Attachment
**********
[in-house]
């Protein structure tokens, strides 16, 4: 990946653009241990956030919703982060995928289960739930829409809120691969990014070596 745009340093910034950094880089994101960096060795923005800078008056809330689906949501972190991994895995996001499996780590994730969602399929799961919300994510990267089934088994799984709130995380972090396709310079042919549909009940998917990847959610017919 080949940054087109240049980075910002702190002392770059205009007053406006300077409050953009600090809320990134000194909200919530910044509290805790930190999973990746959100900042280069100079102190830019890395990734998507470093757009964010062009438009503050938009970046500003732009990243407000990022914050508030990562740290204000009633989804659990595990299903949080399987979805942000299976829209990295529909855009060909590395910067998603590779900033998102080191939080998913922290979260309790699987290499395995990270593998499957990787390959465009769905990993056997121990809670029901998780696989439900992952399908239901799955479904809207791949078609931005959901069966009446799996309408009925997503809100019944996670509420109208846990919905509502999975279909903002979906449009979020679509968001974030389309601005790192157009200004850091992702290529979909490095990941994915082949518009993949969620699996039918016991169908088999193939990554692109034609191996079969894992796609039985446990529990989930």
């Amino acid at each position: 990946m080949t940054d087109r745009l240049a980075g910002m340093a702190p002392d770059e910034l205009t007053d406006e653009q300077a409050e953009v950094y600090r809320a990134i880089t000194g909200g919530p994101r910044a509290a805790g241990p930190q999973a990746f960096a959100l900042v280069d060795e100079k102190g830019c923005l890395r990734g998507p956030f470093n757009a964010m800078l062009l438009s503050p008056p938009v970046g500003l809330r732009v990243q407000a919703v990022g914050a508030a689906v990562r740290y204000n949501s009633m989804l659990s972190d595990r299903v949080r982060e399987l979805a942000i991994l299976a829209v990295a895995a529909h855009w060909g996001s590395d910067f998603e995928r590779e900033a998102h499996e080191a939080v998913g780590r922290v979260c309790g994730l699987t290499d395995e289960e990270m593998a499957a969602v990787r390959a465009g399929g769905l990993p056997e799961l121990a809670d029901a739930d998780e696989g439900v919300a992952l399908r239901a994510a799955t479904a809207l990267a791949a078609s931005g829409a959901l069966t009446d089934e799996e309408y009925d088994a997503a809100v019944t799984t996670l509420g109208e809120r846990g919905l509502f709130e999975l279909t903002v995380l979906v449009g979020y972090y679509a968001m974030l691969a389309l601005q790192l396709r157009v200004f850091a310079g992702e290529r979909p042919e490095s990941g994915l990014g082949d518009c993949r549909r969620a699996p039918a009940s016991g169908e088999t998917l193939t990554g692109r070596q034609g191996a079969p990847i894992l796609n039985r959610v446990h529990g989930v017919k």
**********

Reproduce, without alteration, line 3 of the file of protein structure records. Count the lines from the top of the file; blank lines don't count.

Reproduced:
């Amino acid at each position: 990946m080949t940054d087109r745009l240049a980075g910002m340093a702190p002392d770059e910034l205009t007053d406006e653009q300077a409050e953009v950094y600090r809320a990134i880089t000194g909200g919530p994101r910044a509290a805790g241990p930190q999973a990746f960096a959100l900042v280069d060795e100079k102190g830019c923005l890395r990734g998507p956030f470093n757009a964010m800078l062009l438009s503050p008056p938009v970046g500003l809330r732009v990243q407000a919703v990022g914050a508030a689906v990562r740290y204000n949501s009633m989804l659990s972190d595990r299903v949080r982060e399987l979805a942000i991994l299976a829209v990295a895995a529909h855009w060909g996001s590395d910067f998603e995928r590779e900033a998102h499996e080191a939080v998913g780590r922290v979260c309790g994730l699987t290499d395995e289960e990270m593998a499957a969602v990787r390959a465009g399929g769905l990993p056997e799961l121990a809670d029901a739930d998780e696989g439900v919300a992952l399908r239901a994510a799955t479904a809207l990267a791949a078609s931005g829409a959901l069966t009446d089934e799996e309408y009925d088994a997503a809100v019944t799984t996670l509420g109208e809120r846990g919905l509502f709130e999975l279909t903002v995380l979906v449009g979020y972090y679509a968001m974030l691969a389309l601005q790192l396709r157009v200004f850091a310079g992702e290529r979909p042919e490095s990941g994915l990014g082949d518009c993949r549909r969620a699996p039918a009940s016991g169908e088999t998917l193939t990554g692109r070596q034609g191996a079969p990847i894992l796609n039985r959610v446990h529990g989930v017919k």